From limping with a wedge to veering off the road to hinting at a possible return to smashing expectations while staring down players half his age.

So much can happen in a year.

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World Long Drive Association Staging First Live Televised Event of 2018: "Clash in the Canyon," Tuesday, April 24 at 7 p.m. ET on Golf Channel

By Golf Channel Public RelationsApril 19, 2018, 6:15 pm

Open & Women’s Divisions Airing Live in Primetime in Partnership with Golf Mesquite Nevada from Long Drive’s Most Storied Venue

Each of the Top-20 in Open Division World Long Drive Rankings & Five-Time (and Defending) World Champion Sandra Carlborg Headline the Field

Veteran Sports Broadcaster Jonathan Coachman Making Golf Channel Debut; Will Conduct Play-by-Play at Each of the Five Televised WLDA Events in 2018

Coming off record viewership in 2017 and a season fueled by emergent dynamic personalities, the World Long Drive Association (WLDA) will stage its first of five televised events in 2018 with the Clash in the Canyon, airing live and in primetime on Tuesday, April 24 at 7 p.m. ET on Golf Channel. Taking place April 21-24 at Mesquite Regional Sports and Event Complex in partnership with Golf Mesquite Nevada, the Clash in the Canyon will culminate with the televised portion Tuesday evening featuring the four women and eight men having advanced from preliminary rounds.

A familiar setting in the Long Drive community, Mesquite previously hosted the Volvik World Long Drive Championship and a number of qualifying events dating back to 1997, including the World Championship having been staged at the same venue as the Clash in the Canyon from 2008-2012. The 480-yard venue is carved out of the adjacent canyon which acts as a scenic backdrop when gazing down the grid from an elevated tee box.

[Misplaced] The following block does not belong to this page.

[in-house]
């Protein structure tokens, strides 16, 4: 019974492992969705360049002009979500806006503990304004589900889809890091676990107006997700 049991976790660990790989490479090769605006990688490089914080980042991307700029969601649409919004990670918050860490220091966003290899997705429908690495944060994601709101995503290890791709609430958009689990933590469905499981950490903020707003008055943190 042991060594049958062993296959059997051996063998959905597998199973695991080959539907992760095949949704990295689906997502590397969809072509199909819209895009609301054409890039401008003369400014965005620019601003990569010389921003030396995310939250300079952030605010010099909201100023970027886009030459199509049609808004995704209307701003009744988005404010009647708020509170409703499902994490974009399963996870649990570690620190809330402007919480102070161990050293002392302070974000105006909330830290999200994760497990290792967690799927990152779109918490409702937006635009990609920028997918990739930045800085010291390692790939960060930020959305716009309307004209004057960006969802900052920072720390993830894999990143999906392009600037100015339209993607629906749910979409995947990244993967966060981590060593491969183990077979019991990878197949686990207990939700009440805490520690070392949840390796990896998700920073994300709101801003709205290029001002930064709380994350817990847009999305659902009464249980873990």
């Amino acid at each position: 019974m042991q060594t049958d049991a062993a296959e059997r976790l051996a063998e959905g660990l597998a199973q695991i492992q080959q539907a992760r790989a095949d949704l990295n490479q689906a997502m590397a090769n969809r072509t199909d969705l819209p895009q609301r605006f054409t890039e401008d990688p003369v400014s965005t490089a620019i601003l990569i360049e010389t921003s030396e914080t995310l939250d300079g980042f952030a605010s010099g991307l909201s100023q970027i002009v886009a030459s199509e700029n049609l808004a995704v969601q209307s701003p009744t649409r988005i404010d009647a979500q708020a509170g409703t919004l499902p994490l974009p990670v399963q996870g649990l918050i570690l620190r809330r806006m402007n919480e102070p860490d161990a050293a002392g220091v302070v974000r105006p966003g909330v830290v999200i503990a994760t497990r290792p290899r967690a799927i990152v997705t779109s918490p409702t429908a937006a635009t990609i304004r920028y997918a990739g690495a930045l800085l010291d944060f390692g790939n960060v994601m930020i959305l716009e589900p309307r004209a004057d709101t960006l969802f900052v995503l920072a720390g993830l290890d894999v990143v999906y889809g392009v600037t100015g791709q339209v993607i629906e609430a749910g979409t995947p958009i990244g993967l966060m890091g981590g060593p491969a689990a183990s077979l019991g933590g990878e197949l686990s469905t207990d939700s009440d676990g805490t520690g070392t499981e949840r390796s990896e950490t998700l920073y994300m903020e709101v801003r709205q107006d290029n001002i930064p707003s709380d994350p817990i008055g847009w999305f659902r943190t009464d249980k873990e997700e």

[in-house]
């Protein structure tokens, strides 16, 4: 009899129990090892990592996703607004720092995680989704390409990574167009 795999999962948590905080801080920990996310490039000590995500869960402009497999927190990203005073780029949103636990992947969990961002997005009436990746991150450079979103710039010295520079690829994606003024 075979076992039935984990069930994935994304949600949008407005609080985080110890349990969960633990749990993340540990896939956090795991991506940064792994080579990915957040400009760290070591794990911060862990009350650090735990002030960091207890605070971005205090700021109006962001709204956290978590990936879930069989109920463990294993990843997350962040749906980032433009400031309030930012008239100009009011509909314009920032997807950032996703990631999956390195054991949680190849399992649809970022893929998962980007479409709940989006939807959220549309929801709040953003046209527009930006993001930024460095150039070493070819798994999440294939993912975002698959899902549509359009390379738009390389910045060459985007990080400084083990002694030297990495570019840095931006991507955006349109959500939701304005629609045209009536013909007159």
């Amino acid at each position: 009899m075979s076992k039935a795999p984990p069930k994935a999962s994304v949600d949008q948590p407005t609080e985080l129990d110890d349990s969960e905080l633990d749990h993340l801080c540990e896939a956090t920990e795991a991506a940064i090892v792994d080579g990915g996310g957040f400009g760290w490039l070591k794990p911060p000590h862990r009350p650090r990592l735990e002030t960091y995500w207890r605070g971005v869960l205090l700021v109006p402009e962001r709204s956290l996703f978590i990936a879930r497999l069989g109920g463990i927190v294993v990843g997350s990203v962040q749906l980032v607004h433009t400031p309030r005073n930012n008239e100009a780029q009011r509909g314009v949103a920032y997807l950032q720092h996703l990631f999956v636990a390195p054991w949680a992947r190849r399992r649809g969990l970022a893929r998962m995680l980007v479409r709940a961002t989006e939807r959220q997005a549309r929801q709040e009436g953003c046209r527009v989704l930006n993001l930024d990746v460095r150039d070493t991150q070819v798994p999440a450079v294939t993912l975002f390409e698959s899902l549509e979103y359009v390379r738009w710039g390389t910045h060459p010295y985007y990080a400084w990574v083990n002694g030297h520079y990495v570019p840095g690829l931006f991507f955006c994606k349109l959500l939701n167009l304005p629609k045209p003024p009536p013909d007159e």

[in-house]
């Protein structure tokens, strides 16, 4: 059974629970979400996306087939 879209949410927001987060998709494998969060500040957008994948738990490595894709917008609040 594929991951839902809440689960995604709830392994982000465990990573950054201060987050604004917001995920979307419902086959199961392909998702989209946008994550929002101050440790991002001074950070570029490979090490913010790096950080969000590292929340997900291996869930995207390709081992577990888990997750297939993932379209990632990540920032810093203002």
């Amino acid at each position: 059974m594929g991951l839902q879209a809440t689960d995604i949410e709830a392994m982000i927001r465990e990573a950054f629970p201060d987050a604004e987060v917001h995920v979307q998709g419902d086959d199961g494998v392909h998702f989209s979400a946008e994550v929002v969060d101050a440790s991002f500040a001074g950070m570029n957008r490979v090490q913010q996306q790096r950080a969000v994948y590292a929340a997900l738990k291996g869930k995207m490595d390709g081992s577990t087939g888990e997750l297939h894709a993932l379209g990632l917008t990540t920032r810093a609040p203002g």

The eventwill feature a 36-man field competing in the Open Division based on World Long Drive rankings, which will include each of the top-20 in the current rankings, along with a Women’s Division field of 18 competitors, led by five-time – and defending – World champion Sandra Carlborg. The Open Division will compete for a $50,000 purse, with a first place prize of $20,000, while the Women’s Division will be vying for a $7,000 first place prize with a $15,000 overall purse. World No. 3 Ryan Reisbeck will be defending his 2017 Clash in the Canyon title, while Chloe Garner won’t have an opportunity to defend on the Women’s side due to her being sidelined for the 2018 season with a shoulder injury. The Clash in the Canyon is the second official event of the 2018 World Long Drive season, as Justin Moose claimed the East Coast Classic in Columbia, South Carolina last month.